CPAWS Manitoba is a proud supporting partner of Know the North, a group of eight paddlers undertaking a 50 day canoe trip that will take them through Saskatchewan, the Northwest Territories, Nunavut and Manitoba. As educators, their aim is to bring their experiences home in order to inspire the next generation of Canadians to become active participants in preserving our natural environments. Over the coming months, we will be publishing guest blog posts from the team as they prepare for and reflect on this incredible adventure.
Whenever I head up into the far north it feels like I have gone back in time. For the most part the remote Canadian wilderness is the same now as it was a thousand years ago – eskers and drumlin fields dominate the landscape, and forests of black spruce and tamarack provide cover for the creatures that call this region home. It’s easy to think it will stay this way forever. Sadly, in a world of resource scarcity and profit rule, the survival of our pristine wilderness will depend on the continued work of dedicated individuals advocating for its protection. One such organization working here in Manitoba is the Canadian Parks and Wilderness Society (CPAWS).
Living in Winnipeg for most of the year it is easy to turn a blind eye to what is going on elsewhere. It’s easier to be apathetic than stand up and fight for causes that don’t have a voice of their own. This is why it is so important to explore our northern regions and educate ourselves on the challenges facing remote northern environments. The trips I’ve done in Manitoba have shown me first-hand the impacts of large-scale development projects. I’ve paddled by the clear-cuts where old-growth forests used to exist. I’ve seen the huge swaths of trees laid to the ground in order to make way for power lines. I’ve had to use a bandana to filter the particulate from water before it is fit for consumption. I’ve spoken to individuals living in northern communities who tell me that their traditional way of life is not feasible due to the environmental impact of hydroelectric dams. And I know that I’ve only seen a fraction of what’s going on.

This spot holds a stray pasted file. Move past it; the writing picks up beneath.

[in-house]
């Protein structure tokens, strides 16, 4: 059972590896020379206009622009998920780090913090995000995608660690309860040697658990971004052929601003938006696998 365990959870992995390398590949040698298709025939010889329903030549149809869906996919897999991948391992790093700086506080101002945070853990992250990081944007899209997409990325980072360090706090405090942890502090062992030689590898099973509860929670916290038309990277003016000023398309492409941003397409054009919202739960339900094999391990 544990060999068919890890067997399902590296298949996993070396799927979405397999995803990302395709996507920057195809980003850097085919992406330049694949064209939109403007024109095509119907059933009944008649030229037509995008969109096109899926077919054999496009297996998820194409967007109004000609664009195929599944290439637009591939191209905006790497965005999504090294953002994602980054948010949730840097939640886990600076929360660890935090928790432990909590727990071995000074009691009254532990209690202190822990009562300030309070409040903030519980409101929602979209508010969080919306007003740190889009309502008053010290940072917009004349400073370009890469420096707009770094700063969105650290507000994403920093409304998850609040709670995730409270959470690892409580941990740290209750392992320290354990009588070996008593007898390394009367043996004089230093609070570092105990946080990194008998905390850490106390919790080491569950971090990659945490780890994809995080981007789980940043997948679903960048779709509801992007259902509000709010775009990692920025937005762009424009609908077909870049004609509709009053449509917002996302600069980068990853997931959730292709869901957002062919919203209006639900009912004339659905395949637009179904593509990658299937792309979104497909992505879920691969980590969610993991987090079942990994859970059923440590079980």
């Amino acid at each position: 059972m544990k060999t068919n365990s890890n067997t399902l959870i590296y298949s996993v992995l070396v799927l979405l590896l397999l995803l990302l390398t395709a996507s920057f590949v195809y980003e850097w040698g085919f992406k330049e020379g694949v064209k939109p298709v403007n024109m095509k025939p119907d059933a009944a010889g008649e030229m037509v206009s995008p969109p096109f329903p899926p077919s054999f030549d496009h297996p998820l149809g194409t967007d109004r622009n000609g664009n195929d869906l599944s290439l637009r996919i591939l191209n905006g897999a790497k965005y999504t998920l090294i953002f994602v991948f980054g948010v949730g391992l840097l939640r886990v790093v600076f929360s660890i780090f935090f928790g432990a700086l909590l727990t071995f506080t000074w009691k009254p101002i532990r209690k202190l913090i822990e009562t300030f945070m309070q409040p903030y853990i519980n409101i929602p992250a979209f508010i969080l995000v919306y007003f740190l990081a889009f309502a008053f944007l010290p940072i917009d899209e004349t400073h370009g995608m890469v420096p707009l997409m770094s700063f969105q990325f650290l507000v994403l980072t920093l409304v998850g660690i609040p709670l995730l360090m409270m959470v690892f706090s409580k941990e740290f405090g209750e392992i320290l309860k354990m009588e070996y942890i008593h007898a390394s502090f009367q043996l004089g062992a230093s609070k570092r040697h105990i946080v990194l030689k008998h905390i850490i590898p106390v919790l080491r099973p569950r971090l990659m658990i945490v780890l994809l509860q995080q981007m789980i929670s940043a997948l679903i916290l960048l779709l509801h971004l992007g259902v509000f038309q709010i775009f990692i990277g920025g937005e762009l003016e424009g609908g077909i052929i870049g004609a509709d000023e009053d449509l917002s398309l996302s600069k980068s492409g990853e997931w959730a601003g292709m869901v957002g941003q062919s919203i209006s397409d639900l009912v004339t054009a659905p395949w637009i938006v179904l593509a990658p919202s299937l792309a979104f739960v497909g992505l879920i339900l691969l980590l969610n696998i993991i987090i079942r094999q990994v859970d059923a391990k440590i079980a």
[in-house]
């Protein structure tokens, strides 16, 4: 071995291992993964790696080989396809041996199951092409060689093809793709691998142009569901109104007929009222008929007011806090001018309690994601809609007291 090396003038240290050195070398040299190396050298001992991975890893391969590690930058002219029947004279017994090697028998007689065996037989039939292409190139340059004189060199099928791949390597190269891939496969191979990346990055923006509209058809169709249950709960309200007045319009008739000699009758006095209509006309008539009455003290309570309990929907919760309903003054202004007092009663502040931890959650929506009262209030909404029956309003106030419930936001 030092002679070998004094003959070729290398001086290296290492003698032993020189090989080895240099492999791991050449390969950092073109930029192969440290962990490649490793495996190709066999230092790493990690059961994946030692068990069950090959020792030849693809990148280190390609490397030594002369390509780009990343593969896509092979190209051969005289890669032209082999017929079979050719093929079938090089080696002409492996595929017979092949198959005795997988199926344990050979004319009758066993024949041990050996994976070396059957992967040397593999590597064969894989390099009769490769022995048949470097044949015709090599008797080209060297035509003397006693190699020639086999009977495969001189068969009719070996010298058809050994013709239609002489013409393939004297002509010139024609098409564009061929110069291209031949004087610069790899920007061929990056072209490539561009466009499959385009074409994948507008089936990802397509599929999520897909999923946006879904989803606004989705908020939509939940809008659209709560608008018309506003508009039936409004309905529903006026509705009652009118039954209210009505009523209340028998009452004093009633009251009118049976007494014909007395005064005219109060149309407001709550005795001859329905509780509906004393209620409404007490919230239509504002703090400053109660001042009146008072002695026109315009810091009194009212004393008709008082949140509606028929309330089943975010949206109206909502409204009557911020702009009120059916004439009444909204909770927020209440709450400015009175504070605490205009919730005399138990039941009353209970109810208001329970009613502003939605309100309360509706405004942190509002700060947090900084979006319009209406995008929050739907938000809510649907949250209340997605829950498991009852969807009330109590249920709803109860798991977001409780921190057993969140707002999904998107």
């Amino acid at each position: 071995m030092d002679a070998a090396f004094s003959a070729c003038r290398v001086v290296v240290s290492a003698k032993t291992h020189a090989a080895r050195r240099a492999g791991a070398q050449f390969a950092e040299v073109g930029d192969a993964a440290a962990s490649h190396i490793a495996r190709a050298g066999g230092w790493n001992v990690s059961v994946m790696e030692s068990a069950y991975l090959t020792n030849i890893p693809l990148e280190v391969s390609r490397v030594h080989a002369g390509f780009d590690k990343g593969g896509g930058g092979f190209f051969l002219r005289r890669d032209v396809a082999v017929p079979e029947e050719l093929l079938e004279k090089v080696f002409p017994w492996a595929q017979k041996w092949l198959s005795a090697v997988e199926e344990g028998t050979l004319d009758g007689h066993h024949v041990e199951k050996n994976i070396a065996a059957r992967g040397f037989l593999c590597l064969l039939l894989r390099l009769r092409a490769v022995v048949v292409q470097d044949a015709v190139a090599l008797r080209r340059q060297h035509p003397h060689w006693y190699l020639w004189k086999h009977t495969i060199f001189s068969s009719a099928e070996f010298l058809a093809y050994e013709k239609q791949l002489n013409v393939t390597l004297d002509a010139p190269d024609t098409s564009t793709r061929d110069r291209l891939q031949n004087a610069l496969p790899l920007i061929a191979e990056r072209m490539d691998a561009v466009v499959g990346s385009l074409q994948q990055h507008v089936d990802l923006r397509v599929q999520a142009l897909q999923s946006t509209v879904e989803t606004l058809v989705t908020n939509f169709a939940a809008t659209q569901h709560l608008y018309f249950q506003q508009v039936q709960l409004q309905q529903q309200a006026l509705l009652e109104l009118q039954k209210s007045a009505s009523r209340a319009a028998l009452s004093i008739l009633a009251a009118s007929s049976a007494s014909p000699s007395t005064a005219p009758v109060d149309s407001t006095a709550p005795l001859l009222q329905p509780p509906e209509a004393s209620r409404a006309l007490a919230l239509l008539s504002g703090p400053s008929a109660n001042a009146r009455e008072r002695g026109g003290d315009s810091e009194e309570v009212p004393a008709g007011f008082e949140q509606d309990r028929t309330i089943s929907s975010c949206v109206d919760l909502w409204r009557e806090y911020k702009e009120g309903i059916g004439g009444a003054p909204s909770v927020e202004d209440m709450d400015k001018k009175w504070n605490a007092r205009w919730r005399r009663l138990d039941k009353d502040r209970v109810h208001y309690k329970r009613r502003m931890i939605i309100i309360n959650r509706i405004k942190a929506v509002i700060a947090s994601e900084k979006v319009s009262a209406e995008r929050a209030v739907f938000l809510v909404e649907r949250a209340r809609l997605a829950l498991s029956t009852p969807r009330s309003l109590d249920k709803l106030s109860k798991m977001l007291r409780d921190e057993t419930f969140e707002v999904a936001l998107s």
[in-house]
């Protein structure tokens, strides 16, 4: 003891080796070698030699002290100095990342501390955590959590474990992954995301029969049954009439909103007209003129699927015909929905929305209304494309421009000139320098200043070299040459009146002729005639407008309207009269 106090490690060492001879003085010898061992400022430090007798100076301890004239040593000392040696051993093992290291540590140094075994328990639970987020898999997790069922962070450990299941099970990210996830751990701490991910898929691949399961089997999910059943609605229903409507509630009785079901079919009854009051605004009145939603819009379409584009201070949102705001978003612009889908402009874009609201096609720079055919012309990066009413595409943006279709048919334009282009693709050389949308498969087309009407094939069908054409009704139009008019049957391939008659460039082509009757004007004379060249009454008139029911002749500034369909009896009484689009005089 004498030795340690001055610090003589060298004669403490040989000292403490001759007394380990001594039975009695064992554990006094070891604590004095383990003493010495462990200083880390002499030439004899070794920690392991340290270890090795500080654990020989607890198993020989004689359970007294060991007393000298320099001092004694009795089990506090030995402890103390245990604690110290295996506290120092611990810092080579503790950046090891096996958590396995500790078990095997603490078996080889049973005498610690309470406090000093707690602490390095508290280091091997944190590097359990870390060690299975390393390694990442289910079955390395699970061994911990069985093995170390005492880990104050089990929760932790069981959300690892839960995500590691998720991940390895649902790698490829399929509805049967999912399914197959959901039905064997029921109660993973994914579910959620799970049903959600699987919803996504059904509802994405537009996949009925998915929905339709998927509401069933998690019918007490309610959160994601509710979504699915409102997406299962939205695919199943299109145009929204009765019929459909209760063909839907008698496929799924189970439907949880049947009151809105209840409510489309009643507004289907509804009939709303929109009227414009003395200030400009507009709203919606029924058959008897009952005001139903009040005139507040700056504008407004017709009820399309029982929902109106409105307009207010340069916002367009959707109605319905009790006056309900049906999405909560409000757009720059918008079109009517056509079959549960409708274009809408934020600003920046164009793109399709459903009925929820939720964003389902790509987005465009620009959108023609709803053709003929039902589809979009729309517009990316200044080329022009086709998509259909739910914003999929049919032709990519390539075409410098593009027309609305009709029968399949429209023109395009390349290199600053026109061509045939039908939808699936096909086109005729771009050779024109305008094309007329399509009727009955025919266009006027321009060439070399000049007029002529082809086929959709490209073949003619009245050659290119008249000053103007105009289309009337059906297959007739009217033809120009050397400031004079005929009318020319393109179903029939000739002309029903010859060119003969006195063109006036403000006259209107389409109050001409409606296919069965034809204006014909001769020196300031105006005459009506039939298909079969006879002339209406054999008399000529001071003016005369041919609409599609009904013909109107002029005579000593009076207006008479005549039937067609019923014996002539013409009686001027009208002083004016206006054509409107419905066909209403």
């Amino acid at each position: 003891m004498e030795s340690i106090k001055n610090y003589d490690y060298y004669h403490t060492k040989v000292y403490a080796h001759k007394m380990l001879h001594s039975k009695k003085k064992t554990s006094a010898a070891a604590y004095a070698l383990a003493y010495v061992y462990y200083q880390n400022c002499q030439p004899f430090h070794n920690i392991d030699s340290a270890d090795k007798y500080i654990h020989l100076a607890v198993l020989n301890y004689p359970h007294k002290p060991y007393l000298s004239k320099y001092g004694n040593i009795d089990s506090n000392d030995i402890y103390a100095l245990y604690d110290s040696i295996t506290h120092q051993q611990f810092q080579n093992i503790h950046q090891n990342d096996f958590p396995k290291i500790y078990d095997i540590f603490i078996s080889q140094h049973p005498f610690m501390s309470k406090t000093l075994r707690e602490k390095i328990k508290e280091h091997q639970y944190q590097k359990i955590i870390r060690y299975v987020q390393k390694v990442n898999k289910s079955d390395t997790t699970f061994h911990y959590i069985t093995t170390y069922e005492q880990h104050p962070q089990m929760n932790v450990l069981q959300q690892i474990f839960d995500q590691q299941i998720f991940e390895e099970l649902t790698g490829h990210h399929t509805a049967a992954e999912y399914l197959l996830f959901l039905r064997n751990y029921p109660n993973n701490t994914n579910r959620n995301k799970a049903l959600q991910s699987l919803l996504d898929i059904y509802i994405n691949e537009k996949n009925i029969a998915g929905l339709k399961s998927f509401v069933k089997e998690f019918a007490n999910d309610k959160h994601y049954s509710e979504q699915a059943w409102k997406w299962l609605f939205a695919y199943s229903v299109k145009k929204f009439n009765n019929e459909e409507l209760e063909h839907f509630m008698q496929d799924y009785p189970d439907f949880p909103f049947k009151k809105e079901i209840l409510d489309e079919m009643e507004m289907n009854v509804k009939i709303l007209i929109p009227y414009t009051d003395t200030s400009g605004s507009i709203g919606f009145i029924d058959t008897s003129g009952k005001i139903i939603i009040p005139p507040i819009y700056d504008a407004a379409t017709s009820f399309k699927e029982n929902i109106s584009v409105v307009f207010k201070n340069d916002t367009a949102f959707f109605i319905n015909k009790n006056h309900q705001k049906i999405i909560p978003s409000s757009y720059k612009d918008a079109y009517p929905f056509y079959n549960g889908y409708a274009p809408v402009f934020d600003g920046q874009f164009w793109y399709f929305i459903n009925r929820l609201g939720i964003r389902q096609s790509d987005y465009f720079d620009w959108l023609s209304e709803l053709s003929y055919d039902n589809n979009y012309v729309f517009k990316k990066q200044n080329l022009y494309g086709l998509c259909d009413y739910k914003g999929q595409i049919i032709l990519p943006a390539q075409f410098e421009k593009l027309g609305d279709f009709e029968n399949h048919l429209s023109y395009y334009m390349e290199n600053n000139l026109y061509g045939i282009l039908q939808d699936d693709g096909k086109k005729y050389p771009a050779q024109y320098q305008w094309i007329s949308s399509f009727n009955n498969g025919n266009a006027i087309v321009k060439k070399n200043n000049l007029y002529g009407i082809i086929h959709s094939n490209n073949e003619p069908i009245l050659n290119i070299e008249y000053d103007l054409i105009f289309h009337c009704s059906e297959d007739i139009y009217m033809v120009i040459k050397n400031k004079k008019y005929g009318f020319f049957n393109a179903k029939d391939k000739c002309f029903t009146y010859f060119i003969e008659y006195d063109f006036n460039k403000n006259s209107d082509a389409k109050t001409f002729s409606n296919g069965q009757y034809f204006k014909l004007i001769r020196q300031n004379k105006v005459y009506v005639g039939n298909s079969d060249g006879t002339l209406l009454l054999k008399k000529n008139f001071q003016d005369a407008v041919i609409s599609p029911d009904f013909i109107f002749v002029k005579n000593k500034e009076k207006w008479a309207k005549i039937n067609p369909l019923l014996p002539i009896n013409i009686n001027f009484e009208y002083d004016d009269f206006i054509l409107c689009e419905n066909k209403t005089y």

So what can we do about it? As members of Know The North, we believe that education and advocacy are essential for preserving our remote Canadian wilderness. Our aim is to bring back home what we see and learn on our expidition in order to educate the next generation of Canadians to become active participants in preserving our natural environments.
This is also why we have teamed up with CPAWS Manitoba. Since 1991, the Manitoba Chapter of CPAWS has been a champion advocate for our wilderness, and a leading voice in provincial conservation efforts. Currently, the Manitoba Chapter of CPAWS is working toward a process that would see protections for the Seal River watershed in Manitoba’s far north; one that is undertaken in full partnership with Indigenous communities and the province. Not only is the Seal River the last of Manitoba’s great rivers to remain undammed, but the landscape within the watershed bears few signs at all of human impact.
This lack of industrial development has allowed the region’s ecological diversity to flourish. It means the harbour seals can still travel over 200 km upriver from Hudson Bay, and beluga whales can still use the river as a safe place to birth their young (see CPAWS’ fantastic piece by Joshua Pearlman regarding the Beluga Habitat Sustainability Plan recently released by the province, and the need for a holistic approach to species and environmental protection here). It means the subarctic forest can still provide habitats for a variety of species such as black bear, moose, wolf, fox, wolverine, beaver, otter, eagle, osprey, and other northern birds. It means that the estimated 400,000 animals of the Qaminuriak caribou herd can winter here and continue to contribute to the ecosystem and provide for the members of Inuit and Dene communities in northern Manitoba and Nunavut. Paddling within the Seal River watershed this summer will no doubt be a unique, unforgettable, and humbling experience for all of us on Know the North.
For more information on CPAWS Manitoba’s Seal River campaign, head to their site over here.
By raising public awareness and support through our expedition and new partnership, we aim to forward the cause of protection in the Seal River watershed from the threat of industrial development projects. In what is a fragile environment, it is not hard to fathom the huge impacts that mineral exploration or power generating systems would cause. We take great pride in standing with CPAWS-MB as they celebrate 25 years of conservation in Manitoba, and are excited to contribute in our small way to their valuable efforts.
Republished from knowthenorth.com